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Thursday, Jun 24, 2021

UK Opens Fraud Probe Into Billionaire Sanjeev Gupta's Steel Group

UK Opens Fraud Probe Into Billionaire Sanjeev Gupta's Steel Group

GFG Alliance, owned by Indian-British billionaire Sanjeev Gupta, had been Greensill's biggest customer at the time of the finance giant's notorious collapse.

Britain's Serious Fraud Office on Friday launched a probe into steelmaker GFG Alliance, focusing partly on links with its collapsed financier Greensill.

GFG Alliance, owned by Indian-British billionaire Sanjeev Gupta, had been Greensill's biggest customer at the time of the finance giant's notorious collapse.

GFG said it would cooperate fully with the investigation.

Greensill's spectacular implosion threatens 50,000 jobs at companies around the world that relied on its financing for their supply chains, including GFG.

It also has rekindled debate on close ties between the upper echelons of British politics and finance, with former prime minister David Cameron quizzed by lawmakers on his Greensill lobbying role this week.

"The SFO is investigating suspected fraud, fraudulent trading and money laundering in relation to the financing and conduct... of companies within the Gupta Family Group Alliance, including its financing arrangements with Greensill Capital UK Ltd," the SFO said in a brief statement on Friday.

It added that no further comment would be made on the live investigation.

In a separate statement, GFG Alliance said it "is making progress in the refinancing of its operations which are benefitting from... the very strong steel, aluminium and iron ore markets".

'Potentially criminal' allegations


Britain's City watchdog the Financial Conduct Authority earlier this week launched its own Greensill probe, revealing that "potentially criminal" allegations had been made about the circumstances of its collapse.

The Greensill affair shone a light on Gupta's own criticised business practices, with the UK government describing the GFG structure as "very opaque" after declining to rescue it.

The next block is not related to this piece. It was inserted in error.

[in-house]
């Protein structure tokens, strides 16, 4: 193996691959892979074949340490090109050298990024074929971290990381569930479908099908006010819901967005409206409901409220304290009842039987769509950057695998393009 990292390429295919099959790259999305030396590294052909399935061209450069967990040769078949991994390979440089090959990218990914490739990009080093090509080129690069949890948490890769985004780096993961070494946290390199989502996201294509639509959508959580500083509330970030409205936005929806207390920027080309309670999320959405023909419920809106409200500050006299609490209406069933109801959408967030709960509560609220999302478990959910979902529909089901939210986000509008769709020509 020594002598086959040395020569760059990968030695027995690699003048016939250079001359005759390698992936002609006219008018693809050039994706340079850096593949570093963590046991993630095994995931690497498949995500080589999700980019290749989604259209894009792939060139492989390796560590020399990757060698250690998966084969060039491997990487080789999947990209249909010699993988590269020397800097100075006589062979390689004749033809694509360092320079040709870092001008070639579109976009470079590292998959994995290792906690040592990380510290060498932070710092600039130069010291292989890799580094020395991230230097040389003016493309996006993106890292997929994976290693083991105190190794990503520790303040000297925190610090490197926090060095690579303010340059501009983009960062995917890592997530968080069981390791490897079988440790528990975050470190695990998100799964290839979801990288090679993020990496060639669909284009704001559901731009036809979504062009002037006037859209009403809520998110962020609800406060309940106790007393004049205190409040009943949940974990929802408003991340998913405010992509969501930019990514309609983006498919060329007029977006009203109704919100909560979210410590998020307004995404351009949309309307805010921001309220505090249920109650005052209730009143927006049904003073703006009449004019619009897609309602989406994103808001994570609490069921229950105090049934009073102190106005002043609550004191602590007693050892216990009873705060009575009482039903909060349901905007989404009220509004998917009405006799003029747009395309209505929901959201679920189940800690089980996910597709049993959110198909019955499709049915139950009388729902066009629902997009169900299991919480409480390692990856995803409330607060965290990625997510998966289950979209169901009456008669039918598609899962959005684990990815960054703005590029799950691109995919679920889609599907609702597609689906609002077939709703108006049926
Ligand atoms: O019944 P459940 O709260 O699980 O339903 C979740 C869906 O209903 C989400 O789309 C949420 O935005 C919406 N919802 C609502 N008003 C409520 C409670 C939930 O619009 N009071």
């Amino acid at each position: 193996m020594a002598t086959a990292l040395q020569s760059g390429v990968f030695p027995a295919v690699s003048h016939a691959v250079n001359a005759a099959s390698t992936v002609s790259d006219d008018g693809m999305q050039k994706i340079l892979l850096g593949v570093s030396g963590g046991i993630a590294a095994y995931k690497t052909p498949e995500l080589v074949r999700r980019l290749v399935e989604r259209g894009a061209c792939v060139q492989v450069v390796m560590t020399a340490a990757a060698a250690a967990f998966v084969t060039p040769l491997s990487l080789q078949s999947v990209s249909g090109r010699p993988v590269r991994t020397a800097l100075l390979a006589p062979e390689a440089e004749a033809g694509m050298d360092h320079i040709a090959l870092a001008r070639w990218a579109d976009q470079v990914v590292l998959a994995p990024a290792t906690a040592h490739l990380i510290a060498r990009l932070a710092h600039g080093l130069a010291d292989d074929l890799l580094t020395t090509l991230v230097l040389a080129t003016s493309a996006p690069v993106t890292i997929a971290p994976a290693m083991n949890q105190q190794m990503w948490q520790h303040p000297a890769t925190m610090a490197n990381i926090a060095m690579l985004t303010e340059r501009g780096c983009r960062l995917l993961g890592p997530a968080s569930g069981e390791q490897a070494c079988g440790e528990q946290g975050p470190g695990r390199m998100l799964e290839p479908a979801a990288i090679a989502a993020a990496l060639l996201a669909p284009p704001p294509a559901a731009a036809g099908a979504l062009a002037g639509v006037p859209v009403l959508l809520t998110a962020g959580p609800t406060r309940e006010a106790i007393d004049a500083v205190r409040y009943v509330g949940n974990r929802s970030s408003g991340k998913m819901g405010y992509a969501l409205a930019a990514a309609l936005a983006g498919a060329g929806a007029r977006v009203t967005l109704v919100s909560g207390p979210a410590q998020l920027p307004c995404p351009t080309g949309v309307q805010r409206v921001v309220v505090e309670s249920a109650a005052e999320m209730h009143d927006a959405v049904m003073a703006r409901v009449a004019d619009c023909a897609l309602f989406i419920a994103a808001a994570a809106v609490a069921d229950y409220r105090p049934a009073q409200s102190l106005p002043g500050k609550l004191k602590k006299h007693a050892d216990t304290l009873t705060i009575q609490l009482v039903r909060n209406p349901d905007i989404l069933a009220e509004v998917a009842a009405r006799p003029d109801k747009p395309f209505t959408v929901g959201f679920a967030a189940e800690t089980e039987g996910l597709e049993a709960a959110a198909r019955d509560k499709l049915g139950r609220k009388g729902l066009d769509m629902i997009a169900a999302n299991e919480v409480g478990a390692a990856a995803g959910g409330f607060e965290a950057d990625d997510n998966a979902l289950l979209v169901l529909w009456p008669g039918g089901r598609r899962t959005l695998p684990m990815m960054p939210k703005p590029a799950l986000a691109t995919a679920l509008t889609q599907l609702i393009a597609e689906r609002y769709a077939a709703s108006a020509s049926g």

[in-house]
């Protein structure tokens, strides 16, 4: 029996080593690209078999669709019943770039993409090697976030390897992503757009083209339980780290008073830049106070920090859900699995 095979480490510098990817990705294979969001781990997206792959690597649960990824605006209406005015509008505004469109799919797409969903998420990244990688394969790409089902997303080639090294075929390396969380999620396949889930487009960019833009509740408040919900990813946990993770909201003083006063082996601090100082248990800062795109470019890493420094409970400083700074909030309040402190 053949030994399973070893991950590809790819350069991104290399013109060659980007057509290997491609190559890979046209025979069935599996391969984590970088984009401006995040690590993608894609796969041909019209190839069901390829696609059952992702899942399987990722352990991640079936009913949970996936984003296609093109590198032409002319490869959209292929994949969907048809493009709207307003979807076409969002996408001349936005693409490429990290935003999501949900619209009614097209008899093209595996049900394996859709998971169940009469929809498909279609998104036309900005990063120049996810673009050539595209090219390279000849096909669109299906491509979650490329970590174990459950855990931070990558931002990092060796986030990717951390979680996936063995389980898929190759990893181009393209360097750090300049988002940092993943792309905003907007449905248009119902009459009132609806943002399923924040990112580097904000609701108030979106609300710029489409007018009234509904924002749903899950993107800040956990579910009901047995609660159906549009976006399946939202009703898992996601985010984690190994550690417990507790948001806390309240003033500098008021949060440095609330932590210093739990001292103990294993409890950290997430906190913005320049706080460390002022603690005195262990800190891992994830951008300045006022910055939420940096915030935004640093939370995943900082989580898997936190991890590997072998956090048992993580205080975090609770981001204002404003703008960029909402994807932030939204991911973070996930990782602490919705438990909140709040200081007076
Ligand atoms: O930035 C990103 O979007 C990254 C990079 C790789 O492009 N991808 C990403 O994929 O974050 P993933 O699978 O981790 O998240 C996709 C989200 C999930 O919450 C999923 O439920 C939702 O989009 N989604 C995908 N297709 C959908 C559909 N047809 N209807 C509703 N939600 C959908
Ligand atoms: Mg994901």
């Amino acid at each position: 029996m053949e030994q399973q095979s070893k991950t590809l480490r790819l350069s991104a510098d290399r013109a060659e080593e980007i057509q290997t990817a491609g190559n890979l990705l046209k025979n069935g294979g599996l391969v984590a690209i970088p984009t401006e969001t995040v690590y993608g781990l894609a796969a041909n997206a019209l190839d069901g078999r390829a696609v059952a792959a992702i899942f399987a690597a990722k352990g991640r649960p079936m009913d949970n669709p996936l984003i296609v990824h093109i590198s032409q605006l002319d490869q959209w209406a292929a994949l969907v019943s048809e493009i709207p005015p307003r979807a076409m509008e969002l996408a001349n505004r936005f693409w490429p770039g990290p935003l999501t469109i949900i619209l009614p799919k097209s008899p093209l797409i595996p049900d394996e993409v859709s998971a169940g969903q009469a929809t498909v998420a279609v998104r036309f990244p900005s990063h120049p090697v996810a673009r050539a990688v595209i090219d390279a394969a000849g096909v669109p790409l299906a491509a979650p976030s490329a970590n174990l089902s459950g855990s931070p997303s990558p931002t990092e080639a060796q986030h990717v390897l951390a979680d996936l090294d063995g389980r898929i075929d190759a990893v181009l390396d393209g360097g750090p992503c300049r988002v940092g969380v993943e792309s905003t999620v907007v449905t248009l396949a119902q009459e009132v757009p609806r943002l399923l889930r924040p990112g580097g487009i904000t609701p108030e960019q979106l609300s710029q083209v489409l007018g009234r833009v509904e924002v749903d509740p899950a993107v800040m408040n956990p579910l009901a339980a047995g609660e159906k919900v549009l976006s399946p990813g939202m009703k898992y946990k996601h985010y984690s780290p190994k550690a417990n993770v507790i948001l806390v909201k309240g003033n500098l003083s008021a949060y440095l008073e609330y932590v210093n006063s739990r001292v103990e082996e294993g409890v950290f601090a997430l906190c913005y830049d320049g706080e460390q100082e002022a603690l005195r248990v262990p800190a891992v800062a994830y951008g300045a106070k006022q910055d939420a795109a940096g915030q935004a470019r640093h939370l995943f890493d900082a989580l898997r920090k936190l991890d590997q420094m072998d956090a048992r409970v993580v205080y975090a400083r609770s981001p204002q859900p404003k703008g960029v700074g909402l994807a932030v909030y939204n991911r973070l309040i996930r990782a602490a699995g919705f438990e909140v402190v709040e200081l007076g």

Greensill Capital, which bypassed strict regulations forced upon traditional banks, specialised in short-term corporate loans via a complex and opaque business model that ultimately sparked its declaration of insolvency in March.

GFG has operations in more than 35 countries across the world, and annual global revenues of about $20 billion according to its website.

The group has 35,000 staff worldwide, including 5,000 in Britain where its Liberty Steel division is based.

Friday's news came one day after Cameron insisted he acted appropriately in controversial lobbying for Greensill.

British lawmakers questioned him following months of scandal and revelation about his lobbying ahead of the company's collapse.

The former Conservative leader, who was an adviser to Greensill and reportedly held lucrative stock options that are now worthless, maintains he was acting in the public good.

"I really believed in the solution that we had and we were putting to government that I thought would make a difference," Cameron told the virtual Treasury Committee hearing, in his first public appearance addressing the scandal.

"I would never put forward something that I didn't think was absolutely in the interests of the public good," he said, adding he was motivated to provide a solution for small business during "exceptional times".

'Damaging' lobbying claims


Cameron, in power from 2010 to 2016, faced a series of damaging claims he improperly and excessively lobbied former government colleagues seeking support for the stricken London-headquartered company early in the pandemic.

Documents showed this week that Cameron and his office staff last year sent ministers and officials 45 emails, texts and WhatsApp messages relating to Greensill, bypassing official channels.

Finance minister Rishi Sunak has previously said he "pressured" his staff to look into Cameron's requests, but insisted they independently assessed the proposals and ultimately rejected them.

Prime Minister Boris Johnson last month ordered a senior lawyer to investigate the entire episode.

Australian banker Lex Greensill, the founder of the bankrupt financial company, appeared Tuesday before the same committee and insisted he took "full responsibility" for its collapse.

"To all of those affected by this, I am truly sorry," Greensill said.

He also laid blame at insurer Tokio Marine, which withdrew cover to loans issued to Greensill clients amid the coronavirus pandemic.

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